Senator, I don’t think re-imposition of sanctions is an effective response to breakout. I think the only effective response to breakout is military force. I mean, if the Iranians have decided to run the risk of openly dashing for a nuclear weapon, I don’t think sanctions are going to deter them or stop them.
Senator Menendez responded: So it seems to me that if Iran makes a political decision to move forward because it believes it’s the preservation of the regime, the revolution, or its place in the region, then ultimately … we are just kicking the ball down the road, but we will have a stronger, resurgent Iran with more money and greater defense capabilities than it has today.
There seems to be a basic assumption here that Iran wants to become an nuclear power to be — what? merely a powerful nation among the powerful nations of the world. Not that Iran’s urgent desire is to destroy the United States of America, which the Ayatollah loathes, and the nation of Israel, — which he also loathes. In spite of all the evidence do we fail to understand Iran’s real aims? And prepare for that? They talk about increases in terrorism. They talk about Iraq and ISIS, and the other Gulf States. They even mention the possibility of Iran becoming a nuclear state, as if that just places Iran in the world’s grouping of states that have nuclear weapons to insure that nobody attacks them.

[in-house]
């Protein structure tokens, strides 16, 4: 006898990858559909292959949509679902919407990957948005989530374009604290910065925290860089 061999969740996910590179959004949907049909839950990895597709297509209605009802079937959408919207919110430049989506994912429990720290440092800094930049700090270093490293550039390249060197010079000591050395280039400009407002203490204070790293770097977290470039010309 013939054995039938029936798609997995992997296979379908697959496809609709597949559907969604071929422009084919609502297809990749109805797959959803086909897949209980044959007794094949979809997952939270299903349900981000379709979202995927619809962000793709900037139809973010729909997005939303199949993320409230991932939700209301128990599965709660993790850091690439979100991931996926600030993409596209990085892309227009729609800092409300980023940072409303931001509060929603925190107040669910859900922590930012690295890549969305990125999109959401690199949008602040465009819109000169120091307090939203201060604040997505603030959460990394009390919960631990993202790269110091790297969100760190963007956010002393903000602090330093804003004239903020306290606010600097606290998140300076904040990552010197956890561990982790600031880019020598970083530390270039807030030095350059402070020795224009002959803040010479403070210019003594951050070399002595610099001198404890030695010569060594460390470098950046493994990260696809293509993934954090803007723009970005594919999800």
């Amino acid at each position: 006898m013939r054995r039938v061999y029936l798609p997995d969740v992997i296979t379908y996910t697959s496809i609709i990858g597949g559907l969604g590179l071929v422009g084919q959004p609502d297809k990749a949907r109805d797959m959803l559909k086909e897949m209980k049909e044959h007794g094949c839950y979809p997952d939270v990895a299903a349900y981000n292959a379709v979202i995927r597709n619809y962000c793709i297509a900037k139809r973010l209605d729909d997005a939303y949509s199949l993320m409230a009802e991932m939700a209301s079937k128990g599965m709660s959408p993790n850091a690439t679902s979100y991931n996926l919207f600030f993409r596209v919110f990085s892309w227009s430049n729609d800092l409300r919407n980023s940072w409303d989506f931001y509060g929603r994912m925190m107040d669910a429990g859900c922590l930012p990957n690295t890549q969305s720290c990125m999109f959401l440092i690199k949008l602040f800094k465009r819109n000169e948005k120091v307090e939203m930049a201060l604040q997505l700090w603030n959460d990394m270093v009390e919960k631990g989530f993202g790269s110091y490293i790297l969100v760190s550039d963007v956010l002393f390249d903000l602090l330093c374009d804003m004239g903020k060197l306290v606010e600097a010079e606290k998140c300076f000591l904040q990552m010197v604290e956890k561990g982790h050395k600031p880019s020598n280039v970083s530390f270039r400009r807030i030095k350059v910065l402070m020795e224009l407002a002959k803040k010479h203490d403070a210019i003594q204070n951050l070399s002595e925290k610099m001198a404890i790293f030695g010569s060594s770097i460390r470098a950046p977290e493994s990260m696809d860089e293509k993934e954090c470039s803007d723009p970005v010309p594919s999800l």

One would think that observing the actions of ISIS, the beheadings, the immolations, the crucifixions, the destruction of the monuments of history and the behavior of al-Qaeda, there would be some recognition of the fact that these people don’t really observe the same standards nor conventions. We have been told that we worship life, while they worship death — but that makes no sense to the Western mind, so we ignore it.
Filed under: Foreign Policy, Terrorism, News the Media Doesn't Want You to Hear, Democrat Corruption, National Security, Middle East, Islam, The United States, Iran | Tags: America At Risk, No Inspections Regime, The Iran Deal, The Parchin Military Site
You have probably heard the old saying about “setting the fox to guard the henhouse”— a parable intended to tell you that the nature of a fox is to eat the hen, and you cannot put someone in charge of a task that they are by nature unqualified to fulfill. Which brings us, of course, to the startling news that Obama’s Iran Deal gives Iran the choice assignment of inspecting their own military sites such as Parchin and then to give the results to the IAEA.